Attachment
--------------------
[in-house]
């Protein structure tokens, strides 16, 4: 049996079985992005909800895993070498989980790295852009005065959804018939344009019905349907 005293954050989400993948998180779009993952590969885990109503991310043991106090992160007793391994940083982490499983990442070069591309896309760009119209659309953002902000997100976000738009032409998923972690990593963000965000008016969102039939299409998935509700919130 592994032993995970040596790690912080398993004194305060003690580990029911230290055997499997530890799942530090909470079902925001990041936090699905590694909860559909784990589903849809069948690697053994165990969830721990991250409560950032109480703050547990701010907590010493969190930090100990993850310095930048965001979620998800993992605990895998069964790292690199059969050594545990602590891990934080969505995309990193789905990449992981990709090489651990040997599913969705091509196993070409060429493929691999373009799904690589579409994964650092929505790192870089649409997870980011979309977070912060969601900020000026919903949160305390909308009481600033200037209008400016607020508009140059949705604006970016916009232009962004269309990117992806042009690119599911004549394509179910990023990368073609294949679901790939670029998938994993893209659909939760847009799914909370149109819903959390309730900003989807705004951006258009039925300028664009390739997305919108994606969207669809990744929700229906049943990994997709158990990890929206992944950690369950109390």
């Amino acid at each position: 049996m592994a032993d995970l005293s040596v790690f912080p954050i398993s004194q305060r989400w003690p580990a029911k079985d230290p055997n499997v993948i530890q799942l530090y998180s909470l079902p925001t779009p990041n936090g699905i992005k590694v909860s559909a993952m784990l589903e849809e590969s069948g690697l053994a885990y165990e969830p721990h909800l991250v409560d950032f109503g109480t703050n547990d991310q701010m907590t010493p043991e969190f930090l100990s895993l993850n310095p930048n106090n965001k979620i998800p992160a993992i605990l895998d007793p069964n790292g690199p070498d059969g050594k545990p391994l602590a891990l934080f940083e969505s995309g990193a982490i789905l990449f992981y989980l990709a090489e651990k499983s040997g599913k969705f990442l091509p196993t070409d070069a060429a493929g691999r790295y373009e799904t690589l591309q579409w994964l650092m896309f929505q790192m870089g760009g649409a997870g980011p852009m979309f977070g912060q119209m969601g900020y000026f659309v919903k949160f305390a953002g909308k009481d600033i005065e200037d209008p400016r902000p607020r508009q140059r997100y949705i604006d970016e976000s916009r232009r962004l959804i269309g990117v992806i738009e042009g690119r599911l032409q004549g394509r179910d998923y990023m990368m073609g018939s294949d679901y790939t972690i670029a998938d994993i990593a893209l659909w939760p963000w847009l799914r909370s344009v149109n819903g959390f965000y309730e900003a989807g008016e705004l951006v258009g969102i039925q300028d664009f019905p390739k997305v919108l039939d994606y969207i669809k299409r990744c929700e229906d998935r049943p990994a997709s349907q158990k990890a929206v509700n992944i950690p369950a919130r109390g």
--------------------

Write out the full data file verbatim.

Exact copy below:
[in-house]
């Protein structure tokens, strides 16, 4: 049996079985992005909800895993070498989980790295852009005065959804018939344009019905349907 005293954050989400993948998180779009993952590969885990109503991310043991106090992160007793391994940083982490499983990442070069591309896309760009119209659309953002902000997100976000738009032409998923972690990593963000965000008016969102039939299409998935509700919130 592994032993995970040596790690912080398993004194305060003690580990029911230290055997499997530890799942530090909470079902925001990041936090699905590694909860559909784990589903849809069948690697053994165990969830721990991250409560950032109480703050547990701010907590010493969190930090100990993850310095930048965001979620998800993992605990895998069964790292690199059969050594545990602590891990934080969505995309990193789905990449992981990709090489651990040997599913969705091509196993070409060429493929691999373009799904690589579409994964650092929505790192870089649409997870980011979309977070912060969601900020000026919903949160305390909308009481600033200037209008400016607020508009140059949705604006970016916009232009962004269309990117992806042009690119599911004549394509179910990023990368073609294949679901790939670029998938994993893209659909939760847009799914909370149109819903959390309730900003989807705004951006258009039925300028664009390739997305919108994606969207669809990744929700229906049943990994997709158990990890929206992944950690369950109390």
């Amino acid at each position: 049996m592994a032993d995970l005293s040596v790690f912080p954050i398993s004194q305060r989400w003690p580990a029911k079985d230290p055997n499997v993948i530890q799942l530090y998180s909470l079902p925001t779009p990041n936090g699905i992005k590694v909860s559909a993952m784990l589903e849809e590969s069948g690697l053994a885990y165990e969830p721990h909800l991250v409560d950032f109503g109480t703050n547990d991310q701010m907590t010493p043991e969190f930090l100990s895993l993850n310095p930048n106090n965001k979620i998800p992160a993992i605990l895998d007793p069964n790292g690199p070498d059969g050594k545990p391994l602590a891990l934080f940083e969505s995309g990193a982490i789905l990449f992981y989980l990709a090489e651990k499983s040997g599913k969705f990442l091509p196993t070409d070069a060429a493929g691999r790295y373009e799904t690589l591309q579409w994964l650092m896309f929505q790192m870089g760009g649409a997870g980011p852009m979309f977070g912060q119209m969601g900020y000026f659309v919903k949160f305390a953002g909308k009481d600033i005065e200037d209008p400016r902000p607020r508009q140059r997100y949705i604006d970016e976000s916009r232009r962004l959804i269309g990117v992806i738009e042009g690119r599911l032409q004549g394509r179910d998923y990023m990368m073609g018939s294949d679901y790939t972690i670029a998938d994993i990593a893209l659909w939760p963000w847009l799914r909370s344009v149109n819903g959390f965000y309730e900003a989807g008016e705004l951006v258009g969102i039925q300028d664009f019905p390739k997305v919108l039939d994606y969207i669809k299409r990744c929700e229906d998935r049943p990994a997709s349907q158990k990890a929206v509700n992944i950690p369950a919130r109390g």